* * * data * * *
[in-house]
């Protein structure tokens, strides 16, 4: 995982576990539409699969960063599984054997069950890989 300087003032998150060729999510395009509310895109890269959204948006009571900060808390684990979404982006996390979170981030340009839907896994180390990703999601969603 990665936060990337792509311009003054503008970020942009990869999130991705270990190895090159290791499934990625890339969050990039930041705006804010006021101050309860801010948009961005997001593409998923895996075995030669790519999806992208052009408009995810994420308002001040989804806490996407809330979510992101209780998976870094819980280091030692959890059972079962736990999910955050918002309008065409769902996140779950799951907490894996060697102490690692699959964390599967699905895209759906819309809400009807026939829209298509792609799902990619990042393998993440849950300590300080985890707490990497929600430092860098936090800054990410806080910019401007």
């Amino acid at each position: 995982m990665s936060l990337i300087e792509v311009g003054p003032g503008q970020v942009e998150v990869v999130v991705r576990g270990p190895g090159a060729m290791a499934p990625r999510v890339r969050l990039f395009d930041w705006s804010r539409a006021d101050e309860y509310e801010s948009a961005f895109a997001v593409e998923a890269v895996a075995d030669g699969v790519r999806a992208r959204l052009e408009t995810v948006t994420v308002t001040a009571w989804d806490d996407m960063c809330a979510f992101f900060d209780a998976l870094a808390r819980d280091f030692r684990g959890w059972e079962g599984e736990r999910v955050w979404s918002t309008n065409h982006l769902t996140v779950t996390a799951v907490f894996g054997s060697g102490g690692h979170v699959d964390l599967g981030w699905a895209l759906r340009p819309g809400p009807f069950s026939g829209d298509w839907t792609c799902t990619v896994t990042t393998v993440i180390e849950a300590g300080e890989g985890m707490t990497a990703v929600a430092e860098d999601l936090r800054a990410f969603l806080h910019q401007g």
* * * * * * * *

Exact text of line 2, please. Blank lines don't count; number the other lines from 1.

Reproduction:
């Protein structure tokens, strides 16, 4: 995982576990539409699969960063599984054997069950890989 300087003032998150060729999510395009509310895109890269959204948006009571900060808390684990979404982006996390979170981030340009839907896994180390990703999601969603 990665936060990337792509311009003054503008970020942009990869999130991705270990190895090159290791499934990625890339969050990039930041705006804010006021101050309860801010948009961005997001593409998923895996075995030669790519999806992208052009408009995810994420308002001040989804806490996407809330979510992101209780998976870094819980280091030692959890059972079962736990999910955050918002309008065409769902996140779950799951907490894996060697102490690692699959964390599967699905895209759906819309809400009807026939829209298509792609799902990619990042393998993440849950300590300080985890707490990497929600430092860098936090800054990410806080910019401007």